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State to appeal ruling on adequacy of school funding

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State to appeal ruling on adequacy of school funding

ALBUQUERQUE, N.M. (AP) — A judge’s ruling won’t end the legal fight over whether New Mexico’s funding for public schools is adequate.

Public Education Department officials said late Monday the state will appeal state District Judge Sarah Singleton’s ruling Friday that New Mexico must provide funding to public schools to ensure at-risk students receive a sufficient education.

Advocacy groups and school districts sued in 2014, accusing the state of failing to meeting constitutional obligations to provide a sufficient education for all students.

The case highlighted the plight of English-language learners, Native American youth and students from low-income families.

Singleton’s ruling gave the state 60 days to create a plan and set an April 15 deadline for ensuring that schools are adequately funded to provide at-risk students a sufficient education.

Singleton’s ruling on a lawsuit filed in 2014 on behalf of students, parents and school districts didn’t specify how lawmakers and other state officials should address the issue, but the judge gave the defendants until April 15 to act to ensure that schools have enough funding to properly prepare students for college and work.

Lawyers for the plaintiffs hailed the ruling.

“It means that the courts of New Mexico have ruled for the first time ever that the constitution provides for children to have a fundamental right to education,” Martin Estrada, a lawyer for the Mexican American Legal Defense and Educational Fund, told the Santa Fe New Mexican .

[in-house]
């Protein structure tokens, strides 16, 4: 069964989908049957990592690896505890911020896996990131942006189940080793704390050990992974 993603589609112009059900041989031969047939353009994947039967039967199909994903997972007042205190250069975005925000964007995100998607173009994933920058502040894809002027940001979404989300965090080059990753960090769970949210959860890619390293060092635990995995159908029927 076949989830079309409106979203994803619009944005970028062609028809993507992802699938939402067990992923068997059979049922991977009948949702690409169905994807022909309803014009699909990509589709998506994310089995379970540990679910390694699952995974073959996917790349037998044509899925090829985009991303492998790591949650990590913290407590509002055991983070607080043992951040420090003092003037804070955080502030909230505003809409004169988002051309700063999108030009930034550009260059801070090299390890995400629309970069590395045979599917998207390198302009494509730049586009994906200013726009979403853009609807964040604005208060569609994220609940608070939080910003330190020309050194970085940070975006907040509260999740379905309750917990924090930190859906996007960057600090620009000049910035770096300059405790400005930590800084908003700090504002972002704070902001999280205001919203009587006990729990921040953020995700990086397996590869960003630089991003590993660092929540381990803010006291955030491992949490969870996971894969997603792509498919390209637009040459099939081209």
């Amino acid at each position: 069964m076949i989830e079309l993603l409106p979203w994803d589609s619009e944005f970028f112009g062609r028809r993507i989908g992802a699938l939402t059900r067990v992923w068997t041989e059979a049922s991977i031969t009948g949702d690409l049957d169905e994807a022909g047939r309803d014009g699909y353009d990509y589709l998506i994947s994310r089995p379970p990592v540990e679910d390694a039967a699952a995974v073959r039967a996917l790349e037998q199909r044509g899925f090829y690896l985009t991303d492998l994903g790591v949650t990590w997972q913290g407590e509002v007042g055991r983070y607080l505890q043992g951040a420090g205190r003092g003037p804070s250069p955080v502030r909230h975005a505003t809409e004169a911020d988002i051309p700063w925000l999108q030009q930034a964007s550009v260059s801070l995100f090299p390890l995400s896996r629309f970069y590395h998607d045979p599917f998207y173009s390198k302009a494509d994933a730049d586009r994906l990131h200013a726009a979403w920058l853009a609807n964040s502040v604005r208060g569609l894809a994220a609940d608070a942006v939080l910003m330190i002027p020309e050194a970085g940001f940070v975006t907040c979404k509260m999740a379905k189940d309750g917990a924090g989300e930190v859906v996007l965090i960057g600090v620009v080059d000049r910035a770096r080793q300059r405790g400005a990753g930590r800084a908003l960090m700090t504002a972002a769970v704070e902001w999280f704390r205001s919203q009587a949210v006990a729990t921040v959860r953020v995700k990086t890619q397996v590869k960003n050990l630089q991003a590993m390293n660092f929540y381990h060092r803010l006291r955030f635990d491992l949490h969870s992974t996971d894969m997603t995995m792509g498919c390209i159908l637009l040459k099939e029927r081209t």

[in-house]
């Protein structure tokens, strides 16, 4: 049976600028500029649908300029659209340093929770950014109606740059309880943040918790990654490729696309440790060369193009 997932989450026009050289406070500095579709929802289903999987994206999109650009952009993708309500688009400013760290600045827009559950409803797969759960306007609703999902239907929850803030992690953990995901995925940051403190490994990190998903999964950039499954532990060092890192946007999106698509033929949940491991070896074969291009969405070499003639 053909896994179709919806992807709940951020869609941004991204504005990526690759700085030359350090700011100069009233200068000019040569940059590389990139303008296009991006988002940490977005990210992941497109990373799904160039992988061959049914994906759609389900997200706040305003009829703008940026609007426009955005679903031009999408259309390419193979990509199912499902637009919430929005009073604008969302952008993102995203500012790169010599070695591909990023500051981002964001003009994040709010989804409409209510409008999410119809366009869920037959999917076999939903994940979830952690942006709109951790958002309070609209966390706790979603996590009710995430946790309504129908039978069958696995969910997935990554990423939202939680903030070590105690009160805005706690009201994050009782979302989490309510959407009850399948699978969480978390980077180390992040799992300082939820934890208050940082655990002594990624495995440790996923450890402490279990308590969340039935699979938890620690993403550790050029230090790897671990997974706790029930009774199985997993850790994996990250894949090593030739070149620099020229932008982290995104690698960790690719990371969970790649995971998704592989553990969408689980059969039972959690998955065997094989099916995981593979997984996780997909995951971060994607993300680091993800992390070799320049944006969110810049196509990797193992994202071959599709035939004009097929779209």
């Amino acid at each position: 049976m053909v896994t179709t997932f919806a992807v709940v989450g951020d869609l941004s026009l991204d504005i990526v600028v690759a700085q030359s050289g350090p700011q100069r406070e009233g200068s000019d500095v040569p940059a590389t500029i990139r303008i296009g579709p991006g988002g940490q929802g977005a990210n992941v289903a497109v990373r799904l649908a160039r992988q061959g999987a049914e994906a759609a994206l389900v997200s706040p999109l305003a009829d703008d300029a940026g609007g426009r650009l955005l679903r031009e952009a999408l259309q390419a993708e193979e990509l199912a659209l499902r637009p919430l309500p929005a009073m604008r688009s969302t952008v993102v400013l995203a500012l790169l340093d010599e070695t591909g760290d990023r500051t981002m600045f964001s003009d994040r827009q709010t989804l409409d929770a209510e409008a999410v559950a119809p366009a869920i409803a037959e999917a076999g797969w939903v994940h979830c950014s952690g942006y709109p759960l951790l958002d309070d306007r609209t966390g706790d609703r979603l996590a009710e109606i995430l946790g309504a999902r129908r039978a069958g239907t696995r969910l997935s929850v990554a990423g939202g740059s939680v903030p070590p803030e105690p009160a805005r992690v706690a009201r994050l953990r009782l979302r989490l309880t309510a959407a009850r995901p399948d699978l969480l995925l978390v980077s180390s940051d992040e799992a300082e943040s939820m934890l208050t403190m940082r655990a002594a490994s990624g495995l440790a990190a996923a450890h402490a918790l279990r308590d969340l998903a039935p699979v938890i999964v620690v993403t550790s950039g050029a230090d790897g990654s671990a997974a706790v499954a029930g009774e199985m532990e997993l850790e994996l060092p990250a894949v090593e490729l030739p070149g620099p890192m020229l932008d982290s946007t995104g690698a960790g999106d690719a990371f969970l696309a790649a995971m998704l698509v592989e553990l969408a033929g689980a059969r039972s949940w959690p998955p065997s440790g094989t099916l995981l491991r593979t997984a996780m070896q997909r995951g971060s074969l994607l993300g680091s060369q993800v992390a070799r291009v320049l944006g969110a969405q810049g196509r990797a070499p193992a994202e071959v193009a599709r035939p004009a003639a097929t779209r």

State Sen. Mimi Stewart, an Albuquerque Democrat and chairwoman of the Legislative Education Study Committee, said the judge “wasn’t prescriptive” in what has to happen next, but rather left it to lawmakers and the governor to develop a plan.

But the solution will have to address teacher salaries and resources for Native American youth, said Stewart, who testified on behalf of the plaintiffs.

“I’m thankful for this judge telling us to get our acts together,” Stewart told the Albuquerque Journal .

Lawyers for the state have argued that New Mexico does all it can to support public education and that money does not matter as much as how that money is spent by individual school districts.

Singleton oversaw an eight-week trial in the case in mid-2017.

She wrote that the defendants “violated the rights of at-risk students by failing to provide them with a uniform statewide system of free public schools sufficient for their education.”

She also said the Public Education Department failed to meet its requirement to “assure that the money that is provided has been spent so as to most efficiently achieve the needs of providing at-risk students with the programs and services needed for them to obtain an adequate education.”

Legally, Singleton wrote, “lack of funds is not a defense to providing constitutional rights.”

Singleton said trial evidence proved that most at-risk students “finish each school year without the basic literacy and math skills needed to pursue post-secondary education or a career. Indeed, overall New Mexico children rank at the very bottom in the country for educational achievement.”

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